Obama administration needs to renew its pledge to greater transparency

Having successfully stonewalled Congress’s investigation of the failed federal gun trafficking operation known as “Fast and Furious”, the Obama administration now seeks to block judicial intervention. Although they have so far failed, Department of Justice (DOJ) lawyers have repeatedly attempted to derail a lawsuit brought by the House Committee on Oversight and Government Reform by claiming the courts lack jurisdiction.

At the center of the suit is the president’s claim of executive privilege that led the House to issue a subpoena for the requested documents related to Fast and Furious. The House held Attorney General Eric Holder in contempt for refusing to hand over key documents germane to the investigation and eventually it sued in federal court to force the administration to cooperate.

Blocking the people’s branch from exercising its investigative powers is serious enough, absent a credible claim of executive privilege – one that demonstrates a clear public interest in protecting government information from disclosure. That basic standard for an executive privilege claim does not hold in this controversy, and now the administration has taken its hard-line stance to the next level in seeking to prevent the last remaining institution with the authority to hold it accountable from deciding the case.

Earlier this year D.C. District Court Judge Amy Berman Jackson rejected the administration’s view that it had “an unreviewable right to withhold materials from the legislature” noting that such a proposition “would offend the Constitution.” In countering the administration’s argument that the concept of separation of powers prevents the judiciary from deciding the case, Jackson noted that “the Constitution contemplates not only a separation, but a balance, of powers.”

We agree. In fairness, all presidents try to withhold some information from Congress, the courts, the press, and the public. Only through determination and persistence is it possible to challenge presidential secrecy claims. To take an example, several years ago the George W. Bush administration tried to prevent the D.C. District Court from deciding an executive privilege case dealing with a claim that former White House staffers have absolute immunity from congressional testimony. That effort failed as Judge John D. Bates declared that his court did have jurisdiction to hear the case and that the executive must be accountable to Congress and the courts.

The Obama Administration is charting a similar path here. It has so far stonewalled a congressional investigation not only into the failed federal gun-tracking program but also the death of a U.S. border agent. Not even the Nixon or Bush II administrations could have done better to thwart legislative oversight and prevent a full and open accounting of such a controversy.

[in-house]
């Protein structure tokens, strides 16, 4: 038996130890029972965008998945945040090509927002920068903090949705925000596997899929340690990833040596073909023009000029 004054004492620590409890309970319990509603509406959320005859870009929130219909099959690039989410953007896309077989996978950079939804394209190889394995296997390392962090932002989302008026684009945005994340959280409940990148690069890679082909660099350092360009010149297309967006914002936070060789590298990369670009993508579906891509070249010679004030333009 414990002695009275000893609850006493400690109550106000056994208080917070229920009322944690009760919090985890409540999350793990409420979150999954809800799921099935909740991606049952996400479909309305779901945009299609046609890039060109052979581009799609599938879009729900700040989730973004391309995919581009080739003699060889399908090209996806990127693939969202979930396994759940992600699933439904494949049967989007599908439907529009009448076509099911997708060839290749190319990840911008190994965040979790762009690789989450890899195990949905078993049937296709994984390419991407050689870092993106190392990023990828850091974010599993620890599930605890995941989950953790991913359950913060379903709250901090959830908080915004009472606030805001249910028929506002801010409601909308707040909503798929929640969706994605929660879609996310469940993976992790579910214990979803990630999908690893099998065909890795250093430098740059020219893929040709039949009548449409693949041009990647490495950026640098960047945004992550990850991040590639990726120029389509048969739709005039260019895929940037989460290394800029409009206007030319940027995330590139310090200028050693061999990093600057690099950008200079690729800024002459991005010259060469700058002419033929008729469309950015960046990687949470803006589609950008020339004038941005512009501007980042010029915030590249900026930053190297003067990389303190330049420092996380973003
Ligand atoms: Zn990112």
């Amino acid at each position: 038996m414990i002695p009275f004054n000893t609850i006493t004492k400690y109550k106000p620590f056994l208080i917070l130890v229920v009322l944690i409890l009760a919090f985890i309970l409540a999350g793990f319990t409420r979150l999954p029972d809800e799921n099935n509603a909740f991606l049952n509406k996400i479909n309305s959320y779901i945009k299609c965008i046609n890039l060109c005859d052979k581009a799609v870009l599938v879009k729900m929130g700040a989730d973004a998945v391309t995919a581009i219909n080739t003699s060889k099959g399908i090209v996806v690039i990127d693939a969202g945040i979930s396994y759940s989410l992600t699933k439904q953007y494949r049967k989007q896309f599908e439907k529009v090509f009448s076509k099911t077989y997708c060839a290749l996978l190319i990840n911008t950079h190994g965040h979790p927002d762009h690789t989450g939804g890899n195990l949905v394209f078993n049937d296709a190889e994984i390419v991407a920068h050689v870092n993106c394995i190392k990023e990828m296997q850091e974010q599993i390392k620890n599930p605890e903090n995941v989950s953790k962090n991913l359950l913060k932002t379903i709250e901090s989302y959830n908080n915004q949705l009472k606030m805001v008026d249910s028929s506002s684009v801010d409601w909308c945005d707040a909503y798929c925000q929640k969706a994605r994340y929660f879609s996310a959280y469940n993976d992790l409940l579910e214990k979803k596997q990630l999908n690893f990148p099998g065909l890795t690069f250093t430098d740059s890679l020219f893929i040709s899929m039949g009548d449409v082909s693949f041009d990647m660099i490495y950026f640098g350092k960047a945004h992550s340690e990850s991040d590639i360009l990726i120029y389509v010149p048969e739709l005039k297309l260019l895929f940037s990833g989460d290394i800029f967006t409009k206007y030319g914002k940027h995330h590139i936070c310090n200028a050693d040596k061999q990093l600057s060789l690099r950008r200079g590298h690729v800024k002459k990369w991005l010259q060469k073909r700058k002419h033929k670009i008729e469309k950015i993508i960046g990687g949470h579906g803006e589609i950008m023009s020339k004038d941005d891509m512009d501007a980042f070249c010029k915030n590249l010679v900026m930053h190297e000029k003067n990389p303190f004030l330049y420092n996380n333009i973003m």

It has been five years since candidate Obama declared that he would bring to the White House a new level of accountability and transparency. As president, Obama pledged: “Information will not be withheld just because I say so. It will be withheld because a separate authority believes my request is well grounded in the Constitution. Let me say it as simply as I can, transparency and the rule of law will be the touchstones of this presidency."

The Fast and Furious controversy shows how Obama’s actions have failed to live up to his transparency promises. The president’s shift is profound, as his administration now attempts to prevent the federal courts from providing the “separate authority” he once argued was so vital to the integrity of our constitutional values.

If the Constitution and rule of law are to prevail then Obama should order his Administration to cooperate with the ongoing investigation and disclose the requested information about Fast and Furious. Based on some notable past actions, the president has shown himself willing to shift stands on key separation of powers issues, and indeed there is no shame in doing so, especially when he ultimately gets it right. 

It is an admirable trait in a leader to change a course of action after due consideration. The president did so regarding possible military intervention in Syria and more recently over a controversy whether his chief technology officer must testify on the Hill over the Obamacare rollout troubles.  He needs to do so now regarding the congressional investigation of Fast and Furious before his administration's actions escalate a serious constitutional conflict.

Sollenberger is associate provost at University of Michigan-Dearborn. Rozell is acting dean of the School of Public Policy at George Mason University. They are co-authors of the book “The President’s Czars: Undermining Congress and the Constitution” (2012).